To be fair, I have lived in old places before. Down south, the township I lived outside of once housed a Confederate prison. Only one structure survived when the Union army marched through. In the greater metroplex, I lived in one of its oldest districts. An ancestor of mine designed one of the temples within the monoliths of downtown.

Still, the overall vibe is different here. The ruins remind me of all the books and documentaries I have read and seen about Egypt and India and China and Tibet and the Kingdom of Kush and the Near East. The remnants of structures that were ancient back during antiquity. I see that here; the remains from the Antiquity of the American Empire.

Although, I believe it goes deeper than that. There were tribes of the First Nations who wandered the passes of these mountains long before the mines. And those tribes had their ghosts and demons. Gods and monsters. They told stories of myth and history too. Some of those tales have roots in that nameless primordial time when the world was still encased in ice and the first hominids had taken a walkabout away from Africa. A time of dragons and titans.

The part of me that wanted to be an archaeologist if I ever grew up, whose sucker for the esoteric and exotic from bygone times, loves all this. The very fact we live somewhere that is designated as part of the National Registry of Historic Places is pretty fucking cool. Well, it least to me, but I am just about nerdy like that.

A few years ago, I heard tell of World Heritage Sites. This seems like a neat concept. A small seed of an idea  found purchase in that maggot's nest I call a mind and has slowly germinated into a full-blown scheme. I kick around doing more research and maybe, just maybe, actually work up the gumption to be will talk to those with a little more push and pull.

I've recently been placed in a position where speaking to those kind cats might happen with a little more frequency by virtue of obligation. Perhaps it comes down to whether or not I want to play politics and risk a little Machiavelli. As with a few other things I consider, it may just come down to a fuck it and a flip of a coin to decide my course of action.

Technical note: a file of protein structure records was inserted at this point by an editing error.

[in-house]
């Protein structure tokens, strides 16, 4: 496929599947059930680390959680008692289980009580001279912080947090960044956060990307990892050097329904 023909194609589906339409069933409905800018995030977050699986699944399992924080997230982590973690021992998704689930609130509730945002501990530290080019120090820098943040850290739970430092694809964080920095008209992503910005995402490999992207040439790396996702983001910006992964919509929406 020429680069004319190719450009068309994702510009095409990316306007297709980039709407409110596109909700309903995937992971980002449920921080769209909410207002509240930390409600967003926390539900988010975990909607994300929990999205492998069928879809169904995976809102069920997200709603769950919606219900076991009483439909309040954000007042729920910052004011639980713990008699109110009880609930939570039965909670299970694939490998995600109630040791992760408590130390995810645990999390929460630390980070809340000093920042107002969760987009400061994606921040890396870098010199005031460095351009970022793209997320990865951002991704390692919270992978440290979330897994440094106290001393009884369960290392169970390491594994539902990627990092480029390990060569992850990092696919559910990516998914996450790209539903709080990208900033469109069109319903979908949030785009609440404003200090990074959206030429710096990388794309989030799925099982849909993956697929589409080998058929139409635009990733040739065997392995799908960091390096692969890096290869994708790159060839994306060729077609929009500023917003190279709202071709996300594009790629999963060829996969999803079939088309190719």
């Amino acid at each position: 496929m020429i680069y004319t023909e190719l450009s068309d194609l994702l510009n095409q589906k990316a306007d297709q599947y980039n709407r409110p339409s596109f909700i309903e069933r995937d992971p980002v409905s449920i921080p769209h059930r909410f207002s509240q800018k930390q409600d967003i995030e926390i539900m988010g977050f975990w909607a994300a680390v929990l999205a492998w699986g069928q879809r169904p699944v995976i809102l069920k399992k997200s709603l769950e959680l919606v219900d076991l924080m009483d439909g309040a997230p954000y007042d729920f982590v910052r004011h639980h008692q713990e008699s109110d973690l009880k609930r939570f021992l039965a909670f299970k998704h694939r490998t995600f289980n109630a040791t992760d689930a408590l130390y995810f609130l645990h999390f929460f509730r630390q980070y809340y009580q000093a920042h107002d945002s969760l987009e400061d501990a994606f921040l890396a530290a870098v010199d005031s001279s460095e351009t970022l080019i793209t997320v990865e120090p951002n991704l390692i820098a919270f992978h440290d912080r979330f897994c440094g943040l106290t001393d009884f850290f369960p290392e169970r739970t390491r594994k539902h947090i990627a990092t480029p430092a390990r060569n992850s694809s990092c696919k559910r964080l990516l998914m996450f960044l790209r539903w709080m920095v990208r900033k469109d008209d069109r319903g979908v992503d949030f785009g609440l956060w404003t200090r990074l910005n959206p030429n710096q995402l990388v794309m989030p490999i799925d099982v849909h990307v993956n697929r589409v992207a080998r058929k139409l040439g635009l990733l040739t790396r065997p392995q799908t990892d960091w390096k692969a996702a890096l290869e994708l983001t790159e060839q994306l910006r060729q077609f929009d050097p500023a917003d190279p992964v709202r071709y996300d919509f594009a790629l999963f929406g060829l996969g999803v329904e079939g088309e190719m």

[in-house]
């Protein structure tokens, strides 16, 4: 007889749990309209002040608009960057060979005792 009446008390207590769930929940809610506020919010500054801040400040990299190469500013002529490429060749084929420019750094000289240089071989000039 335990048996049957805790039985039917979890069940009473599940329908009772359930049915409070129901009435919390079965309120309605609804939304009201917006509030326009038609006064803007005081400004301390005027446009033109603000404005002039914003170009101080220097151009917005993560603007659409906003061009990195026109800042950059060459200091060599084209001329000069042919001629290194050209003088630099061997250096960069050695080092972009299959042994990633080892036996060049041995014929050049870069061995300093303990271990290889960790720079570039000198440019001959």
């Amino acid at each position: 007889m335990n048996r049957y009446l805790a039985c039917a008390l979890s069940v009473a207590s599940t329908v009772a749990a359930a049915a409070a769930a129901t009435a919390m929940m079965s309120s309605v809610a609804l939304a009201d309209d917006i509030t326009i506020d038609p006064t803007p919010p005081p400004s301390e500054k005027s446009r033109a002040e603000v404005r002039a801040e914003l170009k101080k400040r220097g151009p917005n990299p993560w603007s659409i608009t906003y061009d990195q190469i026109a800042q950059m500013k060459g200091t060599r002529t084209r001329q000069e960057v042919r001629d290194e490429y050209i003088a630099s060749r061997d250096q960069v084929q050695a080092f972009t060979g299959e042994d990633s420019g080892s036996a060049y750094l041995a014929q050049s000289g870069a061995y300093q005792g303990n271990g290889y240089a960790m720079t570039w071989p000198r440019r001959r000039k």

Still, perhaps another title on this little pocket of nowhere. Further insurance that all those ghosts and demons. Gods and monsters. All those aspects of antiquity could continue to dance here upon earthly feet for those who are willing to look and listen.

17 May 2011

"To All the Girls..."

Back in the last year of university, and the few years after that, I knew a half-Ecuadorian we called the Latin Lover. He reminded me of Ian Asbury, from the Cult, and was possessed of that smooth and sincere charm, which made him instantly likable. His ink black hair was far longer and thicker than mine. He had dark soulful eyes and an incubus smile. In the circle I sometimes traveled, all of the girls, and even a few of the boys, wanted him.

And he loved women. Loved them. He would wax infatuation and romance about the various females he would see on campus or that he'd take out on a date. We always found this quite amusing. In every conversation, a girl would come up at some point.

"Are you in love?" my x-wife asked once, when talking about a particular girl.

"I fall in love twice a day," the Latin Lover said sweetly, and we all knew he meant it. The ladies that were in attendance swooned at his remark.

Once, sitting out on the veranda of the flat my x-wife and I shared, the Latin Lover told me, if he had a theme song, it was that sappy ballad; To all the Girls I've Loved Before. Seriously. Seeing as I'm not romantic in the slightest, I groaned, rolled my eyes, told him he was a sissy and wore pink by choice.

"You misunderstand," he said with that big grin more than one girl had lost her inhibitions to. "I've been with a lot of women, and I've loved every one of them. That's why that song fits me. It's to every one of them."

"You're still a sally," I said.

I can remember a time when I thought it was a nice to give a song to a girl. The whole our song thing. In theory, it's great. Until the break up. Then, the song becomes tainted. Twisted up with all the bad and mournful memories, it seems. A long time ago, I gave up on the practice, with precious few exceptions, Sabina being one of those, even then, I've fought myself about it.